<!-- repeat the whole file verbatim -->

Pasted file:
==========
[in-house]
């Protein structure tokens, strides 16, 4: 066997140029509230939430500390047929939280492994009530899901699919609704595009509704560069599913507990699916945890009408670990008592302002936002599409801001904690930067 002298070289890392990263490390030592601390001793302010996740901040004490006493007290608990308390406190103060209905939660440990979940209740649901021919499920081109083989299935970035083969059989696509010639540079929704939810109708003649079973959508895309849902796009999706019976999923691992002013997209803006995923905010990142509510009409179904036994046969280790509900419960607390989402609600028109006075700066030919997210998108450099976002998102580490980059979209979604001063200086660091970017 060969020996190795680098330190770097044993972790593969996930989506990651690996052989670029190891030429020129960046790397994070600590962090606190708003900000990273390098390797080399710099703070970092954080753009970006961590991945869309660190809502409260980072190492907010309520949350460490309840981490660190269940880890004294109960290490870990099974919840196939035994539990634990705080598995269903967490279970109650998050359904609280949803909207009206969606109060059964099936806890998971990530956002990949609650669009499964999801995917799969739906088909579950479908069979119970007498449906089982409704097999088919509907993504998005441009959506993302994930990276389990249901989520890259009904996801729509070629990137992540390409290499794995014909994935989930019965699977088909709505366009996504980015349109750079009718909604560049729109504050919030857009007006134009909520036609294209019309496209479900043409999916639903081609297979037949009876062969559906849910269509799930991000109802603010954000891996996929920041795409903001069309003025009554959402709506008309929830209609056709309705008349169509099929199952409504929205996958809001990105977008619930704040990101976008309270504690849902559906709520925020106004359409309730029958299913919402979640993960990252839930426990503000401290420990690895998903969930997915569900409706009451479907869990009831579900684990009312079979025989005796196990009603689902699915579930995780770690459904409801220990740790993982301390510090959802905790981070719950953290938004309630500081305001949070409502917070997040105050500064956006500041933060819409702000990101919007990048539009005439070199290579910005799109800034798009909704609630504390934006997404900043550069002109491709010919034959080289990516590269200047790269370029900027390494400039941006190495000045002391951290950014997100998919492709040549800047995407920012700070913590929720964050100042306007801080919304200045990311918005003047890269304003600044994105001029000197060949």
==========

[in-house]
């Protein structure tokens, strides 16, 4: 066997140029509230939430500390047929939280492994009530899901699919609704595009509704560069599913507990699916945890009408670990008592302002936002599409801001904690930067 002298070289890392990263490390030592601390001793302010996740901040004490006493007290608990308390406190103060209905939660440990979940209740649901021919499920081109083989299935970035083969059989696509010639540079929704939810109708003649079973959508895309849902796009999706019976999923691992002013997209803006995923905010990142509510009409179904036994046969280790509900419960607390989402609600028109006075700066030919997210998108450099976002998102580490980059979209979604001063200086660091970017 060969020996190795680098330190770097044993972790593969996930989506990651690996052989670029190891030429020129960046790397994070600590962090606190708003900000990273390098390797080399710099703070970092954080753009970006961590991945869309660190809502409260980072190492907010309520949350460490309840981490660190269940880890004294109960290490870990099974919840196939035994539990634990705080598995269903967490279970109650998050359904609280949803909207009206969606109060059964099936806890998971990530956002990949609650669009499964999801995917799969739906088909579950479908069979119970007498449906089982409704097999088919509907993504998005441009959506993302994930990276389990249901989520890259009904996801729509070629990137992540390409290499794995014909994935989930019965699977088909709505366009996504980015349109750079009718909604560049729109504050919030857009007006134009909520036609294209019309496209479900043409999916639903081609297979037949009876062969559906849910269509799930991000109802603010954000891996996929920041795409903001069309003025009554959402709506008309929830209609056709309705008349169509099929199952409504929205996958809001990105977008619930704040990101976008309270504690849902559906709520925020106004359409309730029958299913919402979640993960990252839930426990503000401290420990690895998903969930997915569900409706009451479907869990009831579900684990009312079979025989005796196990009603689902699915579930995780770690459904409801220990740790993982301390510090959802905790981070719950953290938004309630500081305001949070409502917070997040105050500064956006500041933060819409702000990101919007990048539009005439070199290579910005799109800034798009909704609630504390934006997404900043550069002109491709010919034959080289990516590269200047790269370029900027390494400039941006190495000045002391951290950014997100998919492709040549800047995407920012700070913590929720964050100042306007801080919304200045990311918005003047890269304003600044994105001029000197060949």